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Benefits and drawbacks of HMOs

From student accommodation to shared housing, HMOs are an attractive option for investors and landlords, but they don’t come without some compromises.

Recent stats show that the gross yield of houses in multiple occupancy (HMO) increased by a whole percentage point (to 9.6%) up to 2019. The gross yield for standard buy-to-let increased by just 0.3% over the same period.

It is – therefore - hardly surprising that HMOs have helped drive the recent growth in the private rented sector in the UK. From student accommodation to shared housing, HMOs are an attractive option for investors and landlords, but they don’t come without some compromises. We examine the benefits and drawbacks of HMOs.

The benefits of investing in HMO

  • Better yields: HMOs offer up to three times higher rental yields than standard properties, making them a great choice for investors. The property’s location, condition, and interior will all determine the rent that can be charged to each tenant
  • Fewer void periods: When Landlords rent out a property to one tenant or family, they will have to consider void periods - where the family moves out and the Landlord has to wait for another tenant to move in. In HMOs, it’s likely that at least some of the tenants will remain, even if another one is vacating, so not all rental income is lost overnight
  • Arrears less likely: When you let out a house to multiple tenants, you balance the risk of late payments. If one tenant falls into arrears, the rest will still be contributing
  • Tax benefits: As spending on HMOs is a revenue cost, this is tax-deductible
  • High demand: Whether a Landlord is letting to students or multiple households, demand for HMOs has never been higher, particularly in cosmopolitan cities. An investor must identify the demand and competition before they invest in a property to maximise returns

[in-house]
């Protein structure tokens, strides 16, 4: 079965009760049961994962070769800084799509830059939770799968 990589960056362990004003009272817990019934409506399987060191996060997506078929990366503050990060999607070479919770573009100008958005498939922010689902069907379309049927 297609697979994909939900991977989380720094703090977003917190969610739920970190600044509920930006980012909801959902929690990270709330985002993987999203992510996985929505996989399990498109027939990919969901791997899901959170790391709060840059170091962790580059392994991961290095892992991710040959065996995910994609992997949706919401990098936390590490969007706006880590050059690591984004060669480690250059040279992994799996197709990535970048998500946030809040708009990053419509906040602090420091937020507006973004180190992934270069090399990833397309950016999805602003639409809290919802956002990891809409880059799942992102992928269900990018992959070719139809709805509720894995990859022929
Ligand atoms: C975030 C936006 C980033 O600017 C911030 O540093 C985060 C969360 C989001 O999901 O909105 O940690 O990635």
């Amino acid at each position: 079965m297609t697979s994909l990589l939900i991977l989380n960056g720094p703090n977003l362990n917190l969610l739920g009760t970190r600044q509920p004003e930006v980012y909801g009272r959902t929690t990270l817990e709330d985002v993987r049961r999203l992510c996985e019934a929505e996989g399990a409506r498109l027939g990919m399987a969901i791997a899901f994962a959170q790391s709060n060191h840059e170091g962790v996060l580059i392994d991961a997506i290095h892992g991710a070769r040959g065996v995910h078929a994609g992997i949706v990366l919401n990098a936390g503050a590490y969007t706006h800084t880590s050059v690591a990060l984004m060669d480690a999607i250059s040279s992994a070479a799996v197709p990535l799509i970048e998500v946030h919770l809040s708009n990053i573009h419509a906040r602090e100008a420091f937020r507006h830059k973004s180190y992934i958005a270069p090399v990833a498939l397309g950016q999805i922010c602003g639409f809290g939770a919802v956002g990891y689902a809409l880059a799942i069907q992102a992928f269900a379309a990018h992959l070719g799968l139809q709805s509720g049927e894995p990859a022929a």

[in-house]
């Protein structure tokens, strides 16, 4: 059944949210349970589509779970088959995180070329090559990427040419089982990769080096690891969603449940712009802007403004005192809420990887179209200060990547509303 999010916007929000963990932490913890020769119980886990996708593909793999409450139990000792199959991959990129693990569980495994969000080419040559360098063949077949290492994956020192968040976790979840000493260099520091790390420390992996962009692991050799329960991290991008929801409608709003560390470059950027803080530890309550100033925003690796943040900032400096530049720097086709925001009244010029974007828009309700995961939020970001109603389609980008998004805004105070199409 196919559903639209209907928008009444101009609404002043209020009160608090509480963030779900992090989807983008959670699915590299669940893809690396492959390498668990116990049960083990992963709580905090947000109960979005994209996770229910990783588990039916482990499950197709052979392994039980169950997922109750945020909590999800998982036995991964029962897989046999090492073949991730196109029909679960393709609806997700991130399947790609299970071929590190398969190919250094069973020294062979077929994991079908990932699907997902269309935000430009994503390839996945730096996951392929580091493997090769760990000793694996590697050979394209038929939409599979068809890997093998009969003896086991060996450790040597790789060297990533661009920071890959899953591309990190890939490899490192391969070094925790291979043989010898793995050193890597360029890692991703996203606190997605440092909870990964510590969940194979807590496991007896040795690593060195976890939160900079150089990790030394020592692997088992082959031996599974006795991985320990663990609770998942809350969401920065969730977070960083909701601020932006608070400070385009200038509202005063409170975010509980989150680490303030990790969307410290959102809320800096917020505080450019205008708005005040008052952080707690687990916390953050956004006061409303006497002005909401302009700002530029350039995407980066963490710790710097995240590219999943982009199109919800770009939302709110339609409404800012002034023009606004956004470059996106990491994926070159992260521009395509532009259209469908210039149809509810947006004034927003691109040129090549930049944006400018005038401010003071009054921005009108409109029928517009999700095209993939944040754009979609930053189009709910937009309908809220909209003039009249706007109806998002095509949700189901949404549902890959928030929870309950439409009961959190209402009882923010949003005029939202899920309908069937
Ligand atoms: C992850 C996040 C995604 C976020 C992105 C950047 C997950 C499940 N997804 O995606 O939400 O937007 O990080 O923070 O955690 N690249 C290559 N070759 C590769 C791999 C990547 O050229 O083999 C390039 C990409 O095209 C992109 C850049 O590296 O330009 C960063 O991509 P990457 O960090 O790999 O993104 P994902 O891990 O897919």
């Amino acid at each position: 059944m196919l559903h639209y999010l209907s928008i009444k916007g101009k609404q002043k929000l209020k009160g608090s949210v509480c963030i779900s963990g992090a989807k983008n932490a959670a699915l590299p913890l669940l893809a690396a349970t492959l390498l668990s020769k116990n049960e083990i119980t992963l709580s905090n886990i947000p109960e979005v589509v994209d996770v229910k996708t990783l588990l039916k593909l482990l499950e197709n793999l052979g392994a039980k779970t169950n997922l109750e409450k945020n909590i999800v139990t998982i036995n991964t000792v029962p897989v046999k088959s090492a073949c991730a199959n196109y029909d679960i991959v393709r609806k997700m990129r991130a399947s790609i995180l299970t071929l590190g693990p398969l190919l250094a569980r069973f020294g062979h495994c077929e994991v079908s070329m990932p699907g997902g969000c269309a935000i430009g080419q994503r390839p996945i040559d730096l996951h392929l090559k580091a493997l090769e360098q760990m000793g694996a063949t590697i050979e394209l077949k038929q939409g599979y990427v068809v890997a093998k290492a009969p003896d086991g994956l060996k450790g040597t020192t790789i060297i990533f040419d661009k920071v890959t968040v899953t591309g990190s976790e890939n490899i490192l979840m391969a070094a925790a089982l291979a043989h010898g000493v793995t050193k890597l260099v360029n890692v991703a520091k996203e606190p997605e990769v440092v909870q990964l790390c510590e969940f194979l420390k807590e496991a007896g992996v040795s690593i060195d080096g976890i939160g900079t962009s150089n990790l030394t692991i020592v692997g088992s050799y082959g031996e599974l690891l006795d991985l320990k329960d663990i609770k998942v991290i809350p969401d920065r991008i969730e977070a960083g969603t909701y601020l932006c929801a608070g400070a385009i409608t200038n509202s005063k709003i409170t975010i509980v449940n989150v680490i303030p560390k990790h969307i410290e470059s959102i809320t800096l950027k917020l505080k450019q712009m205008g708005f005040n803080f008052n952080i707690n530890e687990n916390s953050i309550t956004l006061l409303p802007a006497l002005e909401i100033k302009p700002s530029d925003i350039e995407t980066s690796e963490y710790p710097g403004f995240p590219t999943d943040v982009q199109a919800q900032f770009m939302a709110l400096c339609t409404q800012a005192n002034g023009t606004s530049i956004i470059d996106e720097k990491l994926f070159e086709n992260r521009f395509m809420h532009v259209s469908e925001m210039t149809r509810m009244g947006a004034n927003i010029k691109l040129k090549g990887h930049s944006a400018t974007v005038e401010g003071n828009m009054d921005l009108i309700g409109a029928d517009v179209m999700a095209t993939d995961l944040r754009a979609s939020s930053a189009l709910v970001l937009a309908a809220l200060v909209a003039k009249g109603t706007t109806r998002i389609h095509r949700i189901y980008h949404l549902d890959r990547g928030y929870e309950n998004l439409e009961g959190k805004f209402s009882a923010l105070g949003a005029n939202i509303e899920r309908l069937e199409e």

The drawbacks of investing in HMO

  • Mortgage: It can often be harder to secure a mortgage on an HMO than it is to secure a mortgage on a second home or buy-to-let property. Landlords may need to consider alternative financing options to fund the investment/renovation project
  • Red tape: Landlords will need to cut through more red tape and overcome legislation to make their HMO work on a legal and financial basis
  • Limited capacity: Many properties cannot be converted into HMOs. Landlords will need to find a large property that offers space for every tenant. In some areas, opportunities for HMOs are limited and properties that are ideal for HMOs command higher prices.

The positives and negatives associated with HMOs for landlords are something that must be considered carefully. The rules set out by the Government and local councils alike result in a relatively complex set of guidelines to work within.

However, if adhered to, landlords will likely have ownership of properties that are better managed and maintained than other privately rented, non-regulated properties which in turn will benefit tenants, who expect a better standard of accommodation nowadays than they did before.


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Author -


Anusha Peries

Real Estate Advisor

Anusha Peries is a Real Estate Advisor at Arbuthnot Latham. She has MRICS accreditation and has more than 17 years of real estate advisory experience.